Rubber is a natural or synthetic substance characterized by elasticity, water repellence, and electrical resistance. Pre-Columbian Native South Americans discovered many uses for rubber such as containers, balls, shoes, and waterproofing for fabrics such as coats and capes. The Spaniards tried to duplicate these products for many years but were unsuccessful. The first commercial application of rubber began in 1791 when Samuel Peal patented a method of waterproofing cloth by treating it with a solution of rubber and turpentine. In 1839, Charles Goodyear revolutionized the rubber industry with his discovery of a process called vulcanization, which involves combining rubber and sulfur and heating the mixture.
Natural rubber is obtained from latex, a milky white fluid, from the Hevea Brasiliensis tree. The latex is gathered by cutting a chevron shape through the bark of the rubber tree. The latex is collected in a small cup, with approximately 1 fluid ounce per cutting. The cuttings are usually done every other day until the cuttings reach the ground. The tree is then allowed to renew itself before a new tapping is started. The collected latex is strained, diluted with water, and treated with acid to bind the rubber particles together. The rubber is then pressed between rollers to consolidate the rubber into slabs or thin sheets and is air-dried or smoke-dried for shipment.
During World War II, natural rubber supplies from the Far East were cut off, and the rubber shortage accelerated the development of synthetic rubber in the U.S. Synthetic rubber is produced by chemical reactions, condensation or polymerization, of certain unsaturated hydrocarbons. Synthetic rubber is made of raw material derived from petroleum, coal, oil, natural gas, and acetylene and is almost identical to natural rubber in chemical and physical properties.
Natural rubber and Rubber Index futures are traded on the Osaka Mercantile Exchange (OME). The OME's natural rubber contract is based on the RSS3 ribbed smoked sheet No. 3. The OME's Rubber Index Futures Contract is based on a composite of 8 component grades from 6 rubber markets in the world. Rubber futures are also traded on the Shanghai Futures Exchange (SHFE) and the Tokyo Commodity Exchange (TOCOM).
Prices - The average monthly price for spot crude rubber (No.1 smoked sheets, ribbed, plantation rubber), basis in New York, in 2007 rose +7.0% to a record high of 112.24 cents per pound. A 3-decade low of 33.88 cents per pound was seen as recently as 2001 during that recessionary year.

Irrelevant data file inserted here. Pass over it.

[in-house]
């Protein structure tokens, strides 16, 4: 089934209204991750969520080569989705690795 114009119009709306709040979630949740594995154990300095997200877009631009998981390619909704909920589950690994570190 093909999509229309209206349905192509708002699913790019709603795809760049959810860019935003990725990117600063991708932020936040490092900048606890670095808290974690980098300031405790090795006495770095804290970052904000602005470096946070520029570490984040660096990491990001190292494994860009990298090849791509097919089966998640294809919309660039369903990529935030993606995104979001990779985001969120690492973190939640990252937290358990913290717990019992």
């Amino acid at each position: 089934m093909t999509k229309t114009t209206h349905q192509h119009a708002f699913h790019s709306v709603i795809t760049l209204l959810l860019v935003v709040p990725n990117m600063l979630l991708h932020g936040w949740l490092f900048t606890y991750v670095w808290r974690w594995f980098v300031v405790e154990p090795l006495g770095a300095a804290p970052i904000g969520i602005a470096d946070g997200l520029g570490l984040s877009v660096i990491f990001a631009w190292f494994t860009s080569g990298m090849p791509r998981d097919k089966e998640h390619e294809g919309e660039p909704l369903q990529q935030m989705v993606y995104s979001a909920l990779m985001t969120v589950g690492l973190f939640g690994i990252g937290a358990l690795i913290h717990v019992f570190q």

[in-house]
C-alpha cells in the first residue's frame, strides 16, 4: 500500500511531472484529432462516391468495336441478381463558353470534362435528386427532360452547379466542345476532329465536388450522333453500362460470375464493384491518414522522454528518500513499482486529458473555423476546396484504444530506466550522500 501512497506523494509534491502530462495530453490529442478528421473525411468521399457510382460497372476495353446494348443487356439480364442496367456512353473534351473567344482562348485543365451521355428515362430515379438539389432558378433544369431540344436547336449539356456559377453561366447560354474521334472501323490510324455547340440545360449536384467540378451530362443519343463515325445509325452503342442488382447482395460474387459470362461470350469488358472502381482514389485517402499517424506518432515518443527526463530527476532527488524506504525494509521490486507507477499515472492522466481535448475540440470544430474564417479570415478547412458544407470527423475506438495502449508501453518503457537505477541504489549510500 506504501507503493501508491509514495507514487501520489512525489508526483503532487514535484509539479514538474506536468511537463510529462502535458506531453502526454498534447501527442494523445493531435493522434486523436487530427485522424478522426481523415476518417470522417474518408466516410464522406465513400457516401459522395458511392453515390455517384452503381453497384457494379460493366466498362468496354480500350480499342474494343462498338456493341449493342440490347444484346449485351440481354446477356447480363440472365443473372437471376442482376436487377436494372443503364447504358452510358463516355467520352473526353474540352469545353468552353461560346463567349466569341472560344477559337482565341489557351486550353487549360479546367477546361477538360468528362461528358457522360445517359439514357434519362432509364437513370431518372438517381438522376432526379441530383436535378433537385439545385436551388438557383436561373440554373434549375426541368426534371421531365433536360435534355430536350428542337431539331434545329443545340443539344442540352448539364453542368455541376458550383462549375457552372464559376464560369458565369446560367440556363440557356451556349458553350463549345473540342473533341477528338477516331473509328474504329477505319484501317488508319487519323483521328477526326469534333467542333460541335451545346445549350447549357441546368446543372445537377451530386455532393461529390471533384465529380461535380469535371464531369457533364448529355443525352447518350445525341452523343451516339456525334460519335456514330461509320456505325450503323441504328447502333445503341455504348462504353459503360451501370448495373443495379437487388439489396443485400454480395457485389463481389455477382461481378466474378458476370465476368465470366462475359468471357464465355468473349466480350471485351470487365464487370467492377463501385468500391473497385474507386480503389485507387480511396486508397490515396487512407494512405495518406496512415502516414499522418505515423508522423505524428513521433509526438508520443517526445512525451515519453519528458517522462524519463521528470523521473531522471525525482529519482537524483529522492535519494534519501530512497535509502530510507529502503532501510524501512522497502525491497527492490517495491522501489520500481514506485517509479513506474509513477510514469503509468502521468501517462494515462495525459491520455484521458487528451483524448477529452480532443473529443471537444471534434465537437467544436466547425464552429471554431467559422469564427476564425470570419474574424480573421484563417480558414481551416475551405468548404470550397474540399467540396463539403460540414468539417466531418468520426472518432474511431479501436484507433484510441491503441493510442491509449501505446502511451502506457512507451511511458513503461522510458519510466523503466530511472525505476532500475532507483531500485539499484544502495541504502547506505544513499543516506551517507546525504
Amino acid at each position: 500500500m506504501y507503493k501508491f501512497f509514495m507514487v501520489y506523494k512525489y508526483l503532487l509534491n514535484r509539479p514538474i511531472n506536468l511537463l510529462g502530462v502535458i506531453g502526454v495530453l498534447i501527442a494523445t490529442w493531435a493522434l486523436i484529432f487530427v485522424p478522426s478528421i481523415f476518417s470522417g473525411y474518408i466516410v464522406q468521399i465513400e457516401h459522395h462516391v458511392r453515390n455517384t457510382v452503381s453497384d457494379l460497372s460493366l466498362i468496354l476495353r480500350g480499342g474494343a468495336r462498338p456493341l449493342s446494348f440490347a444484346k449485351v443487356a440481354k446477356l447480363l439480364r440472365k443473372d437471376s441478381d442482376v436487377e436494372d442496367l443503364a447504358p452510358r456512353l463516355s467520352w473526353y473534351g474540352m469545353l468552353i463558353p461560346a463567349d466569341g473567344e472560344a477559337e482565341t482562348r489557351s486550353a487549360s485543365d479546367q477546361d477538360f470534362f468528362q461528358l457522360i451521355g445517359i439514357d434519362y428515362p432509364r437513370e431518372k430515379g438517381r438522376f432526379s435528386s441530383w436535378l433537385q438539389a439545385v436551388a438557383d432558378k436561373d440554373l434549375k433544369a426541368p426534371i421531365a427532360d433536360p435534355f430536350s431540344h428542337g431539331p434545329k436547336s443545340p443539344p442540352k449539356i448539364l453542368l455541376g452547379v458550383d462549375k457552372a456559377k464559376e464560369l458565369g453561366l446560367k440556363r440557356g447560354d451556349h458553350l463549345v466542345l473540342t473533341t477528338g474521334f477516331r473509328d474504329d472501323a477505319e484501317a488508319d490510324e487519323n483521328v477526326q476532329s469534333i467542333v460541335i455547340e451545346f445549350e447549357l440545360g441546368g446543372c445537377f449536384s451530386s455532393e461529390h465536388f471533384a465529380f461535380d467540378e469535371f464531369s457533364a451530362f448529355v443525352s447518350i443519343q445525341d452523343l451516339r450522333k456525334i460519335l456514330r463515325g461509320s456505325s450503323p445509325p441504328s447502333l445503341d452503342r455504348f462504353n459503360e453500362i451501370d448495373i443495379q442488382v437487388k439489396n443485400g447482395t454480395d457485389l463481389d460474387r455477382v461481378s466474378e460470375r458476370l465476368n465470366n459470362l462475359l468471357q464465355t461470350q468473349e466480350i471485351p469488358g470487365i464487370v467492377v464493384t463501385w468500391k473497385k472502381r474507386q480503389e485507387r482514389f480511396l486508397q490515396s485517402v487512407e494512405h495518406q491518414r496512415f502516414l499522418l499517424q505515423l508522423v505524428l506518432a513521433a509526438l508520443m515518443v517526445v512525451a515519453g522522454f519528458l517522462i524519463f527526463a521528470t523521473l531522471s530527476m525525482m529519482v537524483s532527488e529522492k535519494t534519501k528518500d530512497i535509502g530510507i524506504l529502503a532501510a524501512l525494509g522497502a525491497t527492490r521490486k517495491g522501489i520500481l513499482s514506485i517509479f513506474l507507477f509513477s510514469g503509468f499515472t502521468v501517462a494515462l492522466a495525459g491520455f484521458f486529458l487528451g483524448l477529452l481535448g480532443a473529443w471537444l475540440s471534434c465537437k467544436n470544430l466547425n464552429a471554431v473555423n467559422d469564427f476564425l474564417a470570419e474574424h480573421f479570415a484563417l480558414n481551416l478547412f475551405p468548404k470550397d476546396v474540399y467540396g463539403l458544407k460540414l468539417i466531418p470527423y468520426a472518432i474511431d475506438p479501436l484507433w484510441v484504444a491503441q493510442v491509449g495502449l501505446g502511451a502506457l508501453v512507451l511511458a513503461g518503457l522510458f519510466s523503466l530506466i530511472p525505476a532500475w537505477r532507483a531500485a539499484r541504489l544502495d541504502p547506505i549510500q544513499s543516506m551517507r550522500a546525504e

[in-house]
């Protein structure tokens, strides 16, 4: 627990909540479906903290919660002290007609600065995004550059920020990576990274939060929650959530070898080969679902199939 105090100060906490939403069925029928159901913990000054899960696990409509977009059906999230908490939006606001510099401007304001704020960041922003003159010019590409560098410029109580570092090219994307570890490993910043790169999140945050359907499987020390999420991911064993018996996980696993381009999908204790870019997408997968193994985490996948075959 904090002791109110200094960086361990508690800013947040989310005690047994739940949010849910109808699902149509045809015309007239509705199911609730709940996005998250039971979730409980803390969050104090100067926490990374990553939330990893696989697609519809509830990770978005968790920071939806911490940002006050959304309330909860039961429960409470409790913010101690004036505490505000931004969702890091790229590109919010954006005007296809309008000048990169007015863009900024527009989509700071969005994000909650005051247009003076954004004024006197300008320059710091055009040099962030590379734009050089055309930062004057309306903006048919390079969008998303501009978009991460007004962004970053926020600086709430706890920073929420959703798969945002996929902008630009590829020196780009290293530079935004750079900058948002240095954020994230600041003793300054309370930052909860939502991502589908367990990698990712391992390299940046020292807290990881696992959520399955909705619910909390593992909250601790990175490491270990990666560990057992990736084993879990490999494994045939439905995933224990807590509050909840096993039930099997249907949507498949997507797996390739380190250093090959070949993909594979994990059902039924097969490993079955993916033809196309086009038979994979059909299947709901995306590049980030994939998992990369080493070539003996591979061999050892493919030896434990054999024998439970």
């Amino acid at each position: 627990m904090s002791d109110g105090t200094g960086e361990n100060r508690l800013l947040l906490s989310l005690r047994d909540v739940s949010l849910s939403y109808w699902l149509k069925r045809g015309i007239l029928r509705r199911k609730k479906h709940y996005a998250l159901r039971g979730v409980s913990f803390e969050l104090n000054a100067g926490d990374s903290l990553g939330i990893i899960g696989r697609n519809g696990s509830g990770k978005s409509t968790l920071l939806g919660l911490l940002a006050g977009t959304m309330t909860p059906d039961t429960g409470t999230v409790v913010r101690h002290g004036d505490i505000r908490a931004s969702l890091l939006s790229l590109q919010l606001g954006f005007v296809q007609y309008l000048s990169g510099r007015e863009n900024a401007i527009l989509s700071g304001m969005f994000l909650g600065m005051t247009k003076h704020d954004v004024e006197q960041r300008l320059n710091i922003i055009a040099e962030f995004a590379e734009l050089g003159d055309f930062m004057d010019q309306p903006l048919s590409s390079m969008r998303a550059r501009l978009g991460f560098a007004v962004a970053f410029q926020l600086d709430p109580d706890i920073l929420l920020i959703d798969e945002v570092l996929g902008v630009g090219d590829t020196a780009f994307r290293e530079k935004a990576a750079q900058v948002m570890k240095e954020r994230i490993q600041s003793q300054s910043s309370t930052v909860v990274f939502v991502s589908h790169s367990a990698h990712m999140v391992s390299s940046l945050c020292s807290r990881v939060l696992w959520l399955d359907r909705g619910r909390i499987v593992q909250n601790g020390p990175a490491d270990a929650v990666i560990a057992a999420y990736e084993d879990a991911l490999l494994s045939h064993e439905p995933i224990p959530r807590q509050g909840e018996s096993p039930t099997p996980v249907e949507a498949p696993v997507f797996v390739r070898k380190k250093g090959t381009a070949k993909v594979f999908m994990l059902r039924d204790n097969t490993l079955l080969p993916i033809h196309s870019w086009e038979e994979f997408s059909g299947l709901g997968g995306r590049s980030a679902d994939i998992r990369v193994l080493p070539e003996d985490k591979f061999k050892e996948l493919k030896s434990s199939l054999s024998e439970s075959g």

Supply - World production of natural rubber in 2007 rose +2.1% to a record high of 9.893 million metric tons. The world's largest producers of natural rubber in 2007 were Thailand with 31% of world production, Indonesia (28%), Malaysia (12%), India (8%), Vietnam (6%), and China (6%).
In 2007 world production of synthetic rubber rose by +6.8% to a record high of 13.596 million metric tons. The world's largest producers of synthetic rubber in 2007 were the U.S. with 20% of world production, Japan (12%), Russia (9%), and Germany (7%). U.S. production of synthetic rubber in 2007 rose +4.0% to 2.708 million metric tons from the 14-year low of 2.064 million metric tons posted in 2001. U.S. production of car and truck tires in 2007 fell 6.8% to 186.000 million tires.
Demand - World consumption of natural rubber in 2007 rose by +5.6% to a record high of 9.735 million metric tons. The largest consumers of natural rubber in 2007 were the U.S. with 11% of consumption, Japan with 9%, Brazil with 3%, and France, Germany, and the UK with a combined 6.1%. The world's consumption of natural rubber has tripled since 1970. World consumption of synthetic rubber in 2007 rose by +6.7% to a record high of 13.197 million metric tons. The largest consumers of synthetic rubber in 2007 were the U.S. with 15% of consumption, Japan with 9%, and France, Germany, and the UK with a combined 9.1%. The world's consumption of synthetic rubber has more than doubled since 1970.
U.S. consumption of natural rubber in 2007 rose by +1.5% to 1.018 million metric tons. U.S. consumption of natural rubber has more than doubled since 1970. U.S. consumption of synthetic rubber in 2007 fell 3.0% to 1.941 million metric tons. The U.S. consumption of synthetic rubber is about the same as it was in the 1970s.
Trade - World exports of natural rubber in 2007 rose by +0.5% to a record 6.985 million metric tons. The world's largest exporters of natural rubber in 2007 were Thailand with 39% of world exports and Indonesia with 34% of world exports.
U.S. imports of natural rubber in 2007 rose +1.5% to a record high of 1.018 million metric tons. U.S. exports of synthetic rubber in 2007 rose +5.3% to a record high of 1.317 million metric tons.